Thursday 29 September 2016

The case for an appeal

Published 01/09/2016 | 02:30

EU Competition Commissioner Margrethe Vestager talks during a press conference ordering Apple to pay 13 billion euros in back taxes, in Brussels. JOHN THYS/AFP/Getty Images
EU Competition Commissioner Margrethe Vestager talks during a press conference ordering Apple to pay 13 billion euros in back taxes, in Brussels. JOHN THYS/AFP/Getty Images

The Government will claim the EU Commission's ruling on Ireland's alleged €13bn 'sweetheart' tax deal with US tech giant Apple is based on a "basic error of fact".

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In a memo brought to Cabinet, Finance Minister Michael Noonan set out the Government's grounds for appealing the controversial finding from the EU's competition watchdog.

The strongly worded briefing note claims the Commission "misapplied" tax rules laid down in EU treaties when it made its shock judgment on Tuesday.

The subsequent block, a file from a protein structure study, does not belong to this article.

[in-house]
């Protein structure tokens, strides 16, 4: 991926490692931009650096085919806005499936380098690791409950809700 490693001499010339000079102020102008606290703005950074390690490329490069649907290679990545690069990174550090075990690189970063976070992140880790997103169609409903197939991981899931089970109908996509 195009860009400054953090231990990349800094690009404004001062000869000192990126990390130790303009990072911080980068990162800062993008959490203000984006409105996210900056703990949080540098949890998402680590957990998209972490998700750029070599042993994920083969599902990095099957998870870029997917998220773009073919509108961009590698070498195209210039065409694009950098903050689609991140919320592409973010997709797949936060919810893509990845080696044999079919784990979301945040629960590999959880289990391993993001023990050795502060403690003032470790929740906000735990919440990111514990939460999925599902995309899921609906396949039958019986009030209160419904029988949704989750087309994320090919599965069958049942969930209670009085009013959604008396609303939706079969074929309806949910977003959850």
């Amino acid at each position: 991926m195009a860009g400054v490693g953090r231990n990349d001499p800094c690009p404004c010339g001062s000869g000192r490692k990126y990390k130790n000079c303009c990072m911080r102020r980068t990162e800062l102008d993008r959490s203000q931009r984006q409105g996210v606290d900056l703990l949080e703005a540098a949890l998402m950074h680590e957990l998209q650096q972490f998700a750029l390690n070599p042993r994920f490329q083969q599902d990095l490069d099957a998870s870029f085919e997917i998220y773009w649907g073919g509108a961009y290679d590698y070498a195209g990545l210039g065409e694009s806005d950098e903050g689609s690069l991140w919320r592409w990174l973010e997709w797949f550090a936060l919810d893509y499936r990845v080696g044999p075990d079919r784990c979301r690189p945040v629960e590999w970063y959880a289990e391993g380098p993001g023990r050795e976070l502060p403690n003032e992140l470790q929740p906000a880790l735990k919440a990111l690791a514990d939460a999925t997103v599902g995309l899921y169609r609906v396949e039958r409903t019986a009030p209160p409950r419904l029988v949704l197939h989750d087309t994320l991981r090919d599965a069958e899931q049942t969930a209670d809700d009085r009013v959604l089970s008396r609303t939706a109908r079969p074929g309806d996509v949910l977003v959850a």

The document also accuses EU Commissioner Margrethe Vestager of "second guessing" the Revenue Commissioner in her findings and failing to recognise the difference between resident and non-resident companies.

The memo, seen by the Irish Independent, says Ms Vestager wrongly found profits made from Apple's intellectual property (IP) should be attributed to its Irish branch.

It also says the Commissioner failed to produce any evidence which would prove the benefit given to Apple would not have been given to another company under similar circumstances.

The document says the Government will also make a number of "procedural arguments" against the judgment. This includes a complaint that the Commission refused to engage in any discussion on expert reports before making its decision, but criticised the contents of the same reports in its findings.

It describes the Commission's allegation that illegal state aid was given to Apple as a "totally novel" argument and says Brussels will have expected both Ireland and Apple to appeal the ruling. However, it warns that a decision on lodging an appeal should be made as soon as possible to assuage the concerns of multinational companies investing in Ireland.

It also says Ireland's tax laws are "scrupulously independent" and free any from "improper influence".

Irish Independent

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